Instead, Deloitte recommends focusing on three things: Recharging domestic angel and venture capital funding through a combination of tax credits, pension changes and perhaps even government co-investment; simplifying tax rules for research and development; and “aggressively” releasing more wireless spectrum, which it says will spur innovation.

Some organizations made exhaustive submissions. BCE Inc.’s Bell Canada weighed in with 62 pages, while Telus’ main submission was 65 pages long plus three annexes.

Phone and cable companies are sensitive to the implications of a government digital strategy, fearing may impose obligations on them that will eat into profits and boost competitors.

So Bell writes that “Canada’s digital infrastructure, and particularly communications networks and services, is clearly not an obstacle to ICT adoption and growth. It is world-class today and a key component to creating a successful digital economy strategy.”

Eight months ago Bell (and Telus Corp.) launched an HSPA+ wireless data network, the report notes, and Bell is expanding its fibre to the node wired network in Ontario and Quebec.

Setting targets for the digital economy strategy “is ill-advised given the rapid pace of change in the underlying technologies and consumer behaviours,” says the telco’s submission.

But there does need to be an environment that encourages infrastructure investment, it says, and makes a number of suggestions for Ottawa to clear up its purchasing decisions, rules and regulations.

One is a demand the federal cabinet watch for the upcoming decision of the Canadian Radio-television and Telecommunications Commission decision on giving competitors wholesale access to its fastest products. If the federal telecom regulator doesn’t back down on its previous decision granting wholesale access, the cabinet should overturn the ruling, Bell says. The commission just finished a hearing on the issue.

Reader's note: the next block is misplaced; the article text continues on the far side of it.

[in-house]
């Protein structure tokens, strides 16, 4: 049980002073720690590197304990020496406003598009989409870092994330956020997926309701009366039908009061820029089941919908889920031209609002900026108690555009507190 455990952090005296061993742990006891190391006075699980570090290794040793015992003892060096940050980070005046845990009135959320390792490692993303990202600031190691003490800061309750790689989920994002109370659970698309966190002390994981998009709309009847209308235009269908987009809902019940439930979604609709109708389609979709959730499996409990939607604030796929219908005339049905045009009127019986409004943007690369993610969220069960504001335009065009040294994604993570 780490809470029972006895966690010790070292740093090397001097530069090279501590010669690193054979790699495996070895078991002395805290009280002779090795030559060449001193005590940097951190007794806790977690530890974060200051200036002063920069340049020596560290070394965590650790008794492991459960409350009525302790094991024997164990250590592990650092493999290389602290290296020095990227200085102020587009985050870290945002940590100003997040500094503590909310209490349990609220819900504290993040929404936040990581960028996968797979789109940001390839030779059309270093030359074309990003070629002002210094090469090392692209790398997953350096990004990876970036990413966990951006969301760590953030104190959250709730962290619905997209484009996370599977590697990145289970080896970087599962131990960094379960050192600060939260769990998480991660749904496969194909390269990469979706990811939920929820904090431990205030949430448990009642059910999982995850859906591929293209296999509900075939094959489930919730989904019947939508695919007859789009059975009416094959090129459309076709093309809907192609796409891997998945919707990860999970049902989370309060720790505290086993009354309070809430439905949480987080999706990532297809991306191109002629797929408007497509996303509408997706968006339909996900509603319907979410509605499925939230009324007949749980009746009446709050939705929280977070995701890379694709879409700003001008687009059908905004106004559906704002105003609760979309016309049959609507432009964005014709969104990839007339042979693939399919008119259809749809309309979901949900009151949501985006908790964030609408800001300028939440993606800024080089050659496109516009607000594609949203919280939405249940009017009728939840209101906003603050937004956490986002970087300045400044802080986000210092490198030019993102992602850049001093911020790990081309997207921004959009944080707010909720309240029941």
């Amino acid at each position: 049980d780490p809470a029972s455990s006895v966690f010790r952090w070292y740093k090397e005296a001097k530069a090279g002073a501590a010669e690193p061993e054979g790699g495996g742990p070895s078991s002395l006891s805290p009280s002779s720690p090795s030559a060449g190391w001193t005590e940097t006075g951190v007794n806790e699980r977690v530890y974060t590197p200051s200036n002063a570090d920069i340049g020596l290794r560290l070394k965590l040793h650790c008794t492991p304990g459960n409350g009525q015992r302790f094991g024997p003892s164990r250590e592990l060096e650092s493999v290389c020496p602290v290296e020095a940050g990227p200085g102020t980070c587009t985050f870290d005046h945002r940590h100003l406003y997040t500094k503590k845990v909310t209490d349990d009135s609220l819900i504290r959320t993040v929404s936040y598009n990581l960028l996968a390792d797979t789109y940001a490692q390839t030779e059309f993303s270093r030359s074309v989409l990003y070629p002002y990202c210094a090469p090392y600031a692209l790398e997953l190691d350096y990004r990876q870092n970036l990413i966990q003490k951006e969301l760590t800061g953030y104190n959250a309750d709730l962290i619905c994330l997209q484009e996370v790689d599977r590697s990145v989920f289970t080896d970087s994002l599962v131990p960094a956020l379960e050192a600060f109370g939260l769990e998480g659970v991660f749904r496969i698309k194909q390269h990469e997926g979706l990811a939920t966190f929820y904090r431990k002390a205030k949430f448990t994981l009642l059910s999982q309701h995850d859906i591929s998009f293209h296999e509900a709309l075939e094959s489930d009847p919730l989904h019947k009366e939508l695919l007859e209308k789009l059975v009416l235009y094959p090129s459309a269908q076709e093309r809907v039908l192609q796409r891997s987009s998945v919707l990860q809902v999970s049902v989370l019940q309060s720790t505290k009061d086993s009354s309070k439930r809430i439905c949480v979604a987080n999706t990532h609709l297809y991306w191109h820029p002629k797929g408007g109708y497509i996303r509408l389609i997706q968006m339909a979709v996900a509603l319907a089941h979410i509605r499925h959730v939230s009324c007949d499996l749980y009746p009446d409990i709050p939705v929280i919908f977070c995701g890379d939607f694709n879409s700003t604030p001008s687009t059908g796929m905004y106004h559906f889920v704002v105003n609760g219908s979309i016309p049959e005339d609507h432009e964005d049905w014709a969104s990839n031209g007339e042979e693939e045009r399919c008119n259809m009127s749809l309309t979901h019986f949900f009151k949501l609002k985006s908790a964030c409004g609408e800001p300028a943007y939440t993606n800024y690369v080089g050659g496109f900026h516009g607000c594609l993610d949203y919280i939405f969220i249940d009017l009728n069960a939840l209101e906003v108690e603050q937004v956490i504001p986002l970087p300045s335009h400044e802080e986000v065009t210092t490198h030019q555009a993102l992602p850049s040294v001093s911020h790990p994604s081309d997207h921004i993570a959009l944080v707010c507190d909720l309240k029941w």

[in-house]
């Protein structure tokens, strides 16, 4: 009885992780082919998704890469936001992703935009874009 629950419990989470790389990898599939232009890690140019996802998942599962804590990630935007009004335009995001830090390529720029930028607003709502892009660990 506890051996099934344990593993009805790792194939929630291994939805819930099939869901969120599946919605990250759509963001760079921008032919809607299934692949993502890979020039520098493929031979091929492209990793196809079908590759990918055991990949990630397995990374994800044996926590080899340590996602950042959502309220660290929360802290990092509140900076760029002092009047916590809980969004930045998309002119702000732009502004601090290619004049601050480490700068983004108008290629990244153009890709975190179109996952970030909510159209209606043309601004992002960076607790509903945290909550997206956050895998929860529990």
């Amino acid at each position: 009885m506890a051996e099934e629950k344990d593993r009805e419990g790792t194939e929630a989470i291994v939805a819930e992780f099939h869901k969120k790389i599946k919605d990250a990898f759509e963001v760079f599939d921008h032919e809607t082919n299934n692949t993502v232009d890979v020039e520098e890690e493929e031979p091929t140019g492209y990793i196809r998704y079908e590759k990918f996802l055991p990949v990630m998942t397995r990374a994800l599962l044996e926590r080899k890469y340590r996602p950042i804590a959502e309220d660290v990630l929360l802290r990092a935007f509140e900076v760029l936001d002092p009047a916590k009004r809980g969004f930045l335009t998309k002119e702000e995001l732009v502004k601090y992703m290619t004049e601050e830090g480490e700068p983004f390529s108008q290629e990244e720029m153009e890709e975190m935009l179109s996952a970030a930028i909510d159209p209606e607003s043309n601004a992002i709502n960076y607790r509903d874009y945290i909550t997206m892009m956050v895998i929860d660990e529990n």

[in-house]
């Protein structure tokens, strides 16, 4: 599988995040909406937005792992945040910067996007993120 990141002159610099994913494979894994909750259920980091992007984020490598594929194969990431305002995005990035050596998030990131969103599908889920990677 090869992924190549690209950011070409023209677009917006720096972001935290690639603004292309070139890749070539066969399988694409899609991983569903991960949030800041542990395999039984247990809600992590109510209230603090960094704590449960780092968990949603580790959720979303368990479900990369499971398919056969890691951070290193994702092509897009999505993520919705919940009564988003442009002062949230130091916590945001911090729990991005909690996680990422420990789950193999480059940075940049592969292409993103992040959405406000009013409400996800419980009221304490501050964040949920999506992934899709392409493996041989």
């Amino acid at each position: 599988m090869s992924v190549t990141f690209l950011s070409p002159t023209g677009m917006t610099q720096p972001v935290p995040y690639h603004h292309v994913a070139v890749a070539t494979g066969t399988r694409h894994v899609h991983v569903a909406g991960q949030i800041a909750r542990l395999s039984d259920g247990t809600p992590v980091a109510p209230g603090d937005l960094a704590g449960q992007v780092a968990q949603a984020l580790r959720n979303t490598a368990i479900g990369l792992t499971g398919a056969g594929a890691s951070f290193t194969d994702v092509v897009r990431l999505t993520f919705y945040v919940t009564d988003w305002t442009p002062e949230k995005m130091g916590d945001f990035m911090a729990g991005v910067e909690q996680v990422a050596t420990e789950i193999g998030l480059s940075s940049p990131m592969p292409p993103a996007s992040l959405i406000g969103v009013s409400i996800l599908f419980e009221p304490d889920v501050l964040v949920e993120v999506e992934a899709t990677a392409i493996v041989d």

On the other hand a consortium of groups that includes Telus, Cisco Systems Canada, IBM Canada and others said the way to kick-start the nation towards a digital economy is to set up a “grand challenge” of building so-called “smart communities” over the next 10 years.

Smart communities would leverage digital technologies and cloud computing to make the best use of shared facilities such as water, energy, sewage disposal, transportation and security, their report said.

Cisco has been pushing a “smart grid” strategy for electric utilities and is a prime supplier to Toronto’s fledgling “i-Waterfront” residential and commercial project.

Among the other submissions, the Women in Technology branch of the Canadian Advanced Technology Alliance warned that women are under-represented in ICT and other advanced technology sectors, which in part has created a skills shortage. “If the gender balance is not corrected, Canada’s economic growth will be weakened,” the submission says, and it calls for a number of initiatives to encourage women to make careers in ICT.



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Howard Solomon
Howard Solomon
Currently a freelance writer, I'm the former editor of and Computing Canada. An IT journalist since 1997, I've written for several of ITWC's sister publications including and Computer Dealer News. Before that I was a staff reporter at the Calgary Herald and the Brampton (Ont.) Daily Times. I can be reached at hsolomon [@]